I’ve written about all kinds of posts about retro gaming here on this blog, including my favorites among the old-school games and that time I took a trip to the Doncaster Video Game Market. One of the retro gaming areas I haven’t covered yet, however, and one which isn’t covered that often on many retro gaming sites, is that of retro casino games. Growing up in good old Blighty, fruit machines and slot machines were a staple of amusement arcades and pubs, and poker and roulette had a mysterious allure popularized by movies like Maverick and Casino. Consequently, casino and gambling themes did make their way into video games for consoles like the SNES and even the Atari Lynx.

Today’s casino games are a significant part of a dedicated online gambling industry, and you can play real-money games from dedicated online casino platforms, which offer extra incentives like money-saving bonus codes and offers. There are even champion poker players who spend their entire career playing games online but talking about these would take up a whole other post. As it is, here’s a look at some of the retro casino games released in the console heyday as well as some surprising occurrences in titles you wouldn’t usually associate with chips and roulette wheels.

Vegas Stakes

From the house of Nintendo, 1993’s Vegas Stakes is one of those quintessential gambling video games. It has a basic storyline — players dispatch to Las Vegas with $1,000 in the bank, charged with turning that into $10 million by playing the casino games that are available within the game — but it does an excellent job of transposing the typical casino experience into video game format.

You can learn to play five casino games in total: blackjack, poker, roulette, craps and slot machines, all in five different casinos to play. Little things along the way keep the action engaging, such as only being able to play in the fifth casino after earning $100,000 in prize money and having to adjust your wagers according to the casinos in which you play. The SNES version of the game includes a multiplayer mode, which also adds to the action.

Lynx Casino

It’s an imaginative title, I know, but when you make it past that, this is quite a decent casino gaming simulator for its time. Released all the way back in 1992, Lynx Casino, unlike most of the other gambling games released during that time, gives players a streamlined casino gaming experience, meaning that you can develop some effective card playing skills. You can look at this one as sort of a predecessor for today’s online casinos.

Players can enjoy five games, including video draw poker, and the authentic rules and odds for each game apply, so it feels “true to life.” Interestingly, this game also features statistic tracking. So, after each session, players can analyze their performance and identify those areas needing a bit more improvement, making it popular with casual players and pros alike.

Casino Kid 1 & 2

Another NES casino special, this duo of games was one of the rare, gambling-themed offerings to also have a storied plot. The oldest game on this list, as it released in 1989, Casino Kid 1, follows the adventures of a teenager who is on a mission to become the top gambler in the city of Lost Wages (the Japanese version, $1,000,000 Kid: Maboroshi no Teiou Hen, bases the game in Vegas itself). While there’s all manner of things wrong with that sentence, let’s ignore it for now and focus on the enjoyable gameplay!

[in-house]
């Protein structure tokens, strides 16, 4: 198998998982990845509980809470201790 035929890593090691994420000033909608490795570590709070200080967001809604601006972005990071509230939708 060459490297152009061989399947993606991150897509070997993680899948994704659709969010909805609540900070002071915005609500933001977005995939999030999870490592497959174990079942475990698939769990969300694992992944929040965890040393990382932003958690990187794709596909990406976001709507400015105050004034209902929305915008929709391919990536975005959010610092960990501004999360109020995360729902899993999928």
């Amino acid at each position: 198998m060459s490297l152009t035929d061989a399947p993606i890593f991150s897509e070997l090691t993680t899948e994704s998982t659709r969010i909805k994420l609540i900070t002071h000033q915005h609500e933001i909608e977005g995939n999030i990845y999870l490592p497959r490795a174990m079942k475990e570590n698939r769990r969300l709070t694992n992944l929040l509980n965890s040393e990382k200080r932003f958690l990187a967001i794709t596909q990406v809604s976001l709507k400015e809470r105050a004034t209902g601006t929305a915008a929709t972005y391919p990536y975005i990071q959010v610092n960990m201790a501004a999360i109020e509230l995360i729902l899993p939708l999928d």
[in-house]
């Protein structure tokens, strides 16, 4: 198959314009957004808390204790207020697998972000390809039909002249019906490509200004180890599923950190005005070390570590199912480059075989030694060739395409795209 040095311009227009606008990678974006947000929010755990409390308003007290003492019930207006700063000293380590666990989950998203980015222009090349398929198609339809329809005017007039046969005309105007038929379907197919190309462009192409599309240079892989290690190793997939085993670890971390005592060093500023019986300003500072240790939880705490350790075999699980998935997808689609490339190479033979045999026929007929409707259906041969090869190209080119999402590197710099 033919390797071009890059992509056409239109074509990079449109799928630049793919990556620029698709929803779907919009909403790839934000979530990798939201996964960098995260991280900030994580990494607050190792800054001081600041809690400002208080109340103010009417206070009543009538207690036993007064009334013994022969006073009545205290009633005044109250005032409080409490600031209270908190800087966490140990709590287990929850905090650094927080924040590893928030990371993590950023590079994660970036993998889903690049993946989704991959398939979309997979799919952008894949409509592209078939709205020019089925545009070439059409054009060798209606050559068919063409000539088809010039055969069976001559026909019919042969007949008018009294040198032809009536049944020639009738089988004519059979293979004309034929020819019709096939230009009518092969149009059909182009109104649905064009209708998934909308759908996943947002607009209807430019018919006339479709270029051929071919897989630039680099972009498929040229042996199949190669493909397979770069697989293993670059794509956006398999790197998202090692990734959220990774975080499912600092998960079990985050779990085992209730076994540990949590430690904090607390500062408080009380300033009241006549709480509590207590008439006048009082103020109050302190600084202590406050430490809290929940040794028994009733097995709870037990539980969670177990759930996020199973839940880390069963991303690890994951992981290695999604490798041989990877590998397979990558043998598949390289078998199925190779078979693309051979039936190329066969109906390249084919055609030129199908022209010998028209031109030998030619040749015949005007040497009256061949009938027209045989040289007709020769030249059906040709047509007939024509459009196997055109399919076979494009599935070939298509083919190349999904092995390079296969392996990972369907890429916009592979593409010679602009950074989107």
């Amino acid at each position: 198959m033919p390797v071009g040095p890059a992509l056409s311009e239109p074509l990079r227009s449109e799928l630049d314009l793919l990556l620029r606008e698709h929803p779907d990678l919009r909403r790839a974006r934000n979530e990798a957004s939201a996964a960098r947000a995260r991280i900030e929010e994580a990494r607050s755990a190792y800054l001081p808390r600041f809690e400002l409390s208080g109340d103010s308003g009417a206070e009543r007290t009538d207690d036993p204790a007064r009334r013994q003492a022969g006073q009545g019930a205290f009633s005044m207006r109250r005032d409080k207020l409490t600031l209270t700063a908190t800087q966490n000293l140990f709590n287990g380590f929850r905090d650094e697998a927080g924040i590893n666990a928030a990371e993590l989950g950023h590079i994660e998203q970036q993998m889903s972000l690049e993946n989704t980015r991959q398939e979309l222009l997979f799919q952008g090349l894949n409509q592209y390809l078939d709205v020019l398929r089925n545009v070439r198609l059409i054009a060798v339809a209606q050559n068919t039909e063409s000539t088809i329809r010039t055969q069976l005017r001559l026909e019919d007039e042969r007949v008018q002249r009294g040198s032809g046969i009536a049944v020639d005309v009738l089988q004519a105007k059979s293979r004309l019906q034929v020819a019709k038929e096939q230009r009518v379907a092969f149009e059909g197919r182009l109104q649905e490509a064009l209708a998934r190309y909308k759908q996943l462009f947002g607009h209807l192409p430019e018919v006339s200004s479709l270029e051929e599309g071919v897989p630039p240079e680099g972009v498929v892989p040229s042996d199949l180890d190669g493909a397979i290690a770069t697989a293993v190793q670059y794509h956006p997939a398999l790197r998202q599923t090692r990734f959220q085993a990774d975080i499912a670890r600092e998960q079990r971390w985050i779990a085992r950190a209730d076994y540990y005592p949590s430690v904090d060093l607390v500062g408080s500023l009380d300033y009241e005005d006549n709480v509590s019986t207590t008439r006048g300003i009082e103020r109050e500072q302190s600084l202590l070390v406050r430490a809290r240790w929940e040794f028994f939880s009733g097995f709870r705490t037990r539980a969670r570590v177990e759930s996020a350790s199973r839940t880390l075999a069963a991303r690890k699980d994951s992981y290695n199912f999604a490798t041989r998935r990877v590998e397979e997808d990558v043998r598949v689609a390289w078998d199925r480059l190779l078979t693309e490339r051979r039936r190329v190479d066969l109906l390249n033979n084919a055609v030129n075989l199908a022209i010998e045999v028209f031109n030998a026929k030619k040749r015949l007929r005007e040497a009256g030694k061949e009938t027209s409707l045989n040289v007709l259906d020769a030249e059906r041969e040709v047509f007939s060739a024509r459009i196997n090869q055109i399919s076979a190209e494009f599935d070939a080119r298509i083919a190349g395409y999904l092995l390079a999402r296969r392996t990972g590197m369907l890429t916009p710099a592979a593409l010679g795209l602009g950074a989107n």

Casino Kid needs to take on the most experienced hustlers in the casino, chatting up waitresses as he does so to get some gaming tips. In contrast to the other games I’ve featured in this post, you can only choose to play two casino games in the first version — poker and blackjack — and roulette come with Casino Kid 2. In the follow-up, Casino Kid is even more ambitious. Not content with being the champion of Lost Wages, he also wants to become the number one gambler in the world.

Interestingly, the Japanese version of the game (Casino Kid 2 never released in Japan) contained a lot more content than the version released internationally. Japanese players could choose to visit other places such as New York after paying the airfare, slots came with the games to play, and a free mode meant that players could experiment with and develop their gambling strategies.

Guest Appearances

Here are the retro games that I’ve found in which casino themes make a surprise guest appearance:

  • Sonic the Hedgehog 2 (SEGA Mega Drive) – The Casino Night Zone is jam-packed with casino and gambling imagery, including slot machines and even a pinball machine.
  • Super Mario Bros. 2 (NES) – This one is of the earliest appearances of a slot machine in a U.S.-released video game.
  • Donkey Kong 64 (Nintendo 64) – After the Batty Barrel Bandit section, a bonus slot machine reveals in which players need to line up four reels to win some tasty fruit.
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